John: College statistics are a very poor barometer for how a player will fare in the NFL – so poor, in fact, that you rarely hear them mentioned when NFL types talk among themselves about college prospects.
The Lonely Jaguars Fan from Winston-Salem, NC:
Hey O, I have lived in North Carolina for a long while. For that reason, I have seen a lot of Panthers games. That said, I know how disruptive that Greg Hardy guy can be if he wants to. I am not saying we should make any efforts to sign the guy, but I want to see what your insights are there. Teams can sign players and put very strict guidelines in their contracts, right? Do you think a guy like him would be looking for a second chance? And would he would be willing to hop on the Gus Bus and have a positive attitude? I guess it all comes down to how much disruption are you willing to put up with in the locker room to get some disruption on the field.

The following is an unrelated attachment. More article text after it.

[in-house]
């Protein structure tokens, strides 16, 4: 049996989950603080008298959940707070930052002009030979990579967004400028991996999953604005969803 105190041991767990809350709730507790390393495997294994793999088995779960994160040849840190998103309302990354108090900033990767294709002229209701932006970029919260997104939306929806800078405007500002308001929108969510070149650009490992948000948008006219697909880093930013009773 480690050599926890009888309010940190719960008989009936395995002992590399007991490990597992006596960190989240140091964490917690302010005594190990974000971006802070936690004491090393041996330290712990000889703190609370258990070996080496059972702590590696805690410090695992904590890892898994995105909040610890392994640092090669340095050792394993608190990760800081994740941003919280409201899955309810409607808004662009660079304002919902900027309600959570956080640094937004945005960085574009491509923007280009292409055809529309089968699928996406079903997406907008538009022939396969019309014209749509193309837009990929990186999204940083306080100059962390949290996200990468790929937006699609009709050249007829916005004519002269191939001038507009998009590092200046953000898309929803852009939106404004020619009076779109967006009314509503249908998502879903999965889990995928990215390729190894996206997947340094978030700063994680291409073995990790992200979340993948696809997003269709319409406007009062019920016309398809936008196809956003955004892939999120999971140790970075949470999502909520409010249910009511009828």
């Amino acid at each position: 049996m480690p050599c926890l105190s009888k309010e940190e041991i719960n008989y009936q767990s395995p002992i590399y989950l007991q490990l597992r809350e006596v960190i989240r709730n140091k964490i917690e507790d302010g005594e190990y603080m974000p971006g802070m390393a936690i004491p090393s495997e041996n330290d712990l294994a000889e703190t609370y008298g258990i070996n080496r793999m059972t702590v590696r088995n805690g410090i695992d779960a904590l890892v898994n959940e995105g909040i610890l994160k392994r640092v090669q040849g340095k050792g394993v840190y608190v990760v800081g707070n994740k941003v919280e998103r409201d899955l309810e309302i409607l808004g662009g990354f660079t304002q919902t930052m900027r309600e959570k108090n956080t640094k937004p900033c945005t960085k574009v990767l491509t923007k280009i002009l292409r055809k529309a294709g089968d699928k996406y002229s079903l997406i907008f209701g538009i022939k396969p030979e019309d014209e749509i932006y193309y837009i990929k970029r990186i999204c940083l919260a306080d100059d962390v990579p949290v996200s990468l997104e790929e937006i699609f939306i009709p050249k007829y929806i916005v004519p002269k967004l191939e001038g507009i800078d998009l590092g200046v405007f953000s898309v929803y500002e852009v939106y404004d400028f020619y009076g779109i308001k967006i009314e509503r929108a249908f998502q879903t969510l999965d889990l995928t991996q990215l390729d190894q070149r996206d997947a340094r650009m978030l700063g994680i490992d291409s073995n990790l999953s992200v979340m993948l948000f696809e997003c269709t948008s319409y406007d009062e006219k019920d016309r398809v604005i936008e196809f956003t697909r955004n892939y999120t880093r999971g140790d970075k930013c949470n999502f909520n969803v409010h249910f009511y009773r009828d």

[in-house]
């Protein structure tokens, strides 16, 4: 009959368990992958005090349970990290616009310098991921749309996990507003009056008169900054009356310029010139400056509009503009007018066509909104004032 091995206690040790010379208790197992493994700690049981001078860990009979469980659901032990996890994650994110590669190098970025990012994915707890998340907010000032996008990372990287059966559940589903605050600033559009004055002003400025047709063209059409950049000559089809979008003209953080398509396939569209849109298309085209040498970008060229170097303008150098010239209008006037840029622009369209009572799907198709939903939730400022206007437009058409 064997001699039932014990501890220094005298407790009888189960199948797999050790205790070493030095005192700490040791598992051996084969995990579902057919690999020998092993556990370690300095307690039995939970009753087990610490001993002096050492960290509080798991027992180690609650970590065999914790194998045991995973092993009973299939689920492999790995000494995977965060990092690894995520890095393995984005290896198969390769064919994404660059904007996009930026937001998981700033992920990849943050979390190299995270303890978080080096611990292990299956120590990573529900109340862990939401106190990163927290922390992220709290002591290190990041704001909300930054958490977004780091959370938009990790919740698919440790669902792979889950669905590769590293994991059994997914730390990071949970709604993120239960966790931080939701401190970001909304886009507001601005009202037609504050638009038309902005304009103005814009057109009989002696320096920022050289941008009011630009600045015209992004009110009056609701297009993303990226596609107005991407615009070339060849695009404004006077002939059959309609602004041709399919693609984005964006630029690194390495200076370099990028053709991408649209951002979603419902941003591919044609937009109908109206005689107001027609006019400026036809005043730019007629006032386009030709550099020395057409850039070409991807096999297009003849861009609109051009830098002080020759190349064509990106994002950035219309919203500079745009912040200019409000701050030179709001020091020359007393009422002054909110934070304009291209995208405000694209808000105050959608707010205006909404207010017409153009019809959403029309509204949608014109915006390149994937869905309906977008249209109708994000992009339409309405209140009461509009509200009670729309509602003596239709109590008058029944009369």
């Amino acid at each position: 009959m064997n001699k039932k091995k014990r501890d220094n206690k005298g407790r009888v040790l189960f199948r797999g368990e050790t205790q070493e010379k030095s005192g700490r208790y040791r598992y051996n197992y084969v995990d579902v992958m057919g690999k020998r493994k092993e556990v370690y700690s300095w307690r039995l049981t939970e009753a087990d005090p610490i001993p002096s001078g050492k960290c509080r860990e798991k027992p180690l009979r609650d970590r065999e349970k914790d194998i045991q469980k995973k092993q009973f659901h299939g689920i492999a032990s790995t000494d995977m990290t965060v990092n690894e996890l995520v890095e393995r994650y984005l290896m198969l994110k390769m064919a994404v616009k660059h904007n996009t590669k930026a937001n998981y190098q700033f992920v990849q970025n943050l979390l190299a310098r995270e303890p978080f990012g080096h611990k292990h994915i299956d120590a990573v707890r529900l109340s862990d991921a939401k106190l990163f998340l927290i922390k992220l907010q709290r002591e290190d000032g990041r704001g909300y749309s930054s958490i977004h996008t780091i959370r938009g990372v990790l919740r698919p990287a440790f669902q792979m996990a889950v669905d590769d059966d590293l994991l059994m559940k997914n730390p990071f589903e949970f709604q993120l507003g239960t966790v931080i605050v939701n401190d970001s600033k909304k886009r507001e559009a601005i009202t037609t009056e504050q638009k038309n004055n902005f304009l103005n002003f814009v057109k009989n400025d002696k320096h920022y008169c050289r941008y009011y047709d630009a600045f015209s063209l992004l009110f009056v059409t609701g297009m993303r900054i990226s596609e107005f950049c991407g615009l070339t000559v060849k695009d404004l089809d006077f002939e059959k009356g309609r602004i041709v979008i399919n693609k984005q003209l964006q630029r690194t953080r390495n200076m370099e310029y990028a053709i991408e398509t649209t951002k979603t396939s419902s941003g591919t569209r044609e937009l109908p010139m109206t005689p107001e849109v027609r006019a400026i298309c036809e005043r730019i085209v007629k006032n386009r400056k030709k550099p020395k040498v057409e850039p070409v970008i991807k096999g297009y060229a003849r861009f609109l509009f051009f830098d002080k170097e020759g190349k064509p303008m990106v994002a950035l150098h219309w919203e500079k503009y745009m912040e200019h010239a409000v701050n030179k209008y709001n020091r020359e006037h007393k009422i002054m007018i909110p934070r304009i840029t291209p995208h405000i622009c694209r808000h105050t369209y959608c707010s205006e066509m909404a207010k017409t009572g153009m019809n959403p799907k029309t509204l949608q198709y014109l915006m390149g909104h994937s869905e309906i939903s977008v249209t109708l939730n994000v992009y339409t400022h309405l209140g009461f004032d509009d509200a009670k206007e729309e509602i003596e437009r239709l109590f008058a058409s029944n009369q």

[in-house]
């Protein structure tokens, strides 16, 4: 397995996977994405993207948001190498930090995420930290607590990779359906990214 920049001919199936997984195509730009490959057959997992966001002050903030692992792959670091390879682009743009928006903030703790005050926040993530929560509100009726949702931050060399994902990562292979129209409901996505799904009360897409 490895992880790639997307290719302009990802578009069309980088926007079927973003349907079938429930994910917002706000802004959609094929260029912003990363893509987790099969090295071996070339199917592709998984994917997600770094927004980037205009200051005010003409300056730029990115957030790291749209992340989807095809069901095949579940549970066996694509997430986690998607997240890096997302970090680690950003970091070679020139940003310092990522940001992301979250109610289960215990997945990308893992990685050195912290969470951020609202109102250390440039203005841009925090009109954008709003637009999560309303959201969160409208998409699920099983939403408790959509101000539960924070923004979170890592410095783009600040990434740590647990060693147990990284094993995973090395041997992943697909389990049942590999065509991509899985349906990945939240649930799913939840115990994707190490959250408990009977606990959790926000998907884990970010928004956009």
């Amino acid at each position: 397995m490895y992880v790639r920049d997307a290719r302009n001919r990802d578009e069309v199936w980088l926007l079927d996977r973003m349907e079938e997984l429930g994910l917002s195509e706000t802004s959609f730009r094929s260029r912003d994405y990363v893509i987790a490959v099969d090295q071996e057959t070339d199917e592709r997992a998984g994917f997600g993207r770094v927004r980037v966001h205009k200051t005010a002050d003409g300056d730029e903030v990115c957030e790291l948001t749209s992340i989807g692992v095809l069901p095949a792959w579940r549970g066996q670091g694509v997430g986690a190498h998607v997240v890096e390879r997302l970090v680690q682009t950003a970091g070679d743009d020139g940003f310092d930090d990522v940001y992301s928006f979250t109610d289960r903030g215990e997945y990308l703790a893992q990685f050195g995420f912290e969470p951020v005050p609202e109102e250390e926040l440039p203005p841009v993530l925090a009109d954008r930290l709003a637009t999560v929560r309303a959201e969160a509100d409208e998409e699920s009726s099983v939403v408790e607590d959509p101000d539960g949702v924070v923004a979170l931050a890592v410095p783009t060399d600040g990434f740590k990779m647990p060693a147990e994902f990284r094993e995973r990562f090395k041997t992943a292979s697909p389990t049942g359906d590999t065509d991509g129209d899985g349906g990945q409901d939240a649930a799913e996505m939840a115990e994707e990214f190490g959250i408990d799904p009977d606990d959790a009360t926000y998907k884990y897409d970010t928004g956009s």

John: Greg Hardy can be disruptive in a lot of ways. I'd be very surprised if the Jaguars offer him an opportunity to be on the Gus Bus.
Chad from Sinking Spring, MD:
Zone, last year Blake was ranked seventh in the NFL in overall quarterback performance. Why is it we aren't hearing his name more nationally? He had better stats than Cam, Wilson, and the other two quarterbacks taken in the first round the year he was drafted, but you hear more about them than him. I understand winning has something to do with it but I think it's time he is noticed. How many other quarterbacks in their second year put up the stats he did?
John: You'll hear more about Blake Bortles on a national level when the Jaguars start winning more and when he reduces his interceptions by a bit. The first is a far bigger factor than the latter.